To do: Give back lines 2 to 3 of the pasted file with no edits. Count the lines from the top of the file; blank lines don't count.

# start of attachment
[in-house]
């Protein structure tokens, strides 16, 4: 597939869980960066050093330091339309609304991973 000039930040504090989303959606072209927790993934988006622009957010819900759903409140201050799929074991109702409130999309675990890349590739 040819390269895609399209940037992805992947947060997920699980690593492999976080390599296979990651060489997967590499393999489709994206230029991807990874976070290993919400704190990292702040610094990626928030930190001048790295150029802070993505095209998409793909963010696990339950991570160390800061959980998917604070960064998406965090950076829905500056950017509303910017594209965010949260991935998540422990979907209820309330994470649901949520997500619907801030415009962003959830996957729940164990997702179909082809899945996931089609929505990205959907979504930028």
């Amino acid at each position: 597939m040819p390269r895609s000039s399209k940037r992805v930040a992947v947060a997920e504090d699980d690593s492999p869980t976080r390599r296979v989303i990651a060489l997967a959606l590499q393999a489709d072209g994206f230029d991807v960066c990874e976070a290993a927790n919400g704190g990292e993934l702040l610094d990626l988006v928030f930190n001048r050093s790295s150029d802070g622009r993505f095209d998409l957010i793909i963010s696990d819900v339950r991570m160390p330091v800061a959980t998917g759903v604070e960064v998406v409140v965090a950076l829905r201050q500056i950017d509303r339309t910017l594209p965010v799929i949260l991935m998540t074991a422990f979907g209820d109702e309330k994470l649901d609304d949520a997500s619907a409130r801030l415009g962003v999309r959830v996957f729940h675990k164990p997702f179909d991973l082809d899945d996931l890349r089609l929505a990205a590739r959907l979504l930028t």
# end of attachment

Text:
């Protein structure tokens, strides 16, 4: 597939869980960066050093330091339309609304991973 000039930040504090989303959606072209927790993934988006622009957010819900759903409140201050799929074991109702409130999309675990890349590739 040819390269895609399209940037992805992947947060997920699980690593492999976080390599296979990651060489997967590499393999489709994206230029991807990874976070290993919400704190990292702040610094990626928030930190001048790295150029802070993505095209998409793909963010696990339950991570160390800061959980998917604070960064998406965090950076829905500056950017509303910017594209965010949260991935998540422990979907209820309330994470649901949520997500619907801030415009962003959830996957729940164990997702179909082809899945996931089609929505990205959907979504930028």
């Amino acid at each position: 597939m040819p390269r895609s000039s399209k940037r992805v930040a992947v947060a997920e504090d699980d690593s492999p869980t976080r390599r296979v989303i990651a060489l997967a959606l590499q393999a489709d072209g994206f230029d991807v960066c990874e976070a290993a927790n919400g704190g990292e993934l702040l610094d990626l988006v928030f930190n001048r050093s790295s150029d802070g622009r993505f095209d998409l957010i793909i963010s696990d819900v339950r991570m160390p330091v800061a959980t998917g759903v604070e960064v998406v409140v965090a950076l829905r201050q500056i950017d509303r339309t910017l594209p965010v799929i949260l991935m998540t074991a422990f979907g209820d109702e309330k994470l649901d609304d949520a997500s619907a409130r801030l415009g962003v999309r959830v996957f729940h675990k164990p997702f179909d991973l082809d899945d996931l890349r089609l929505a990205a590739r959907l979504l930028t």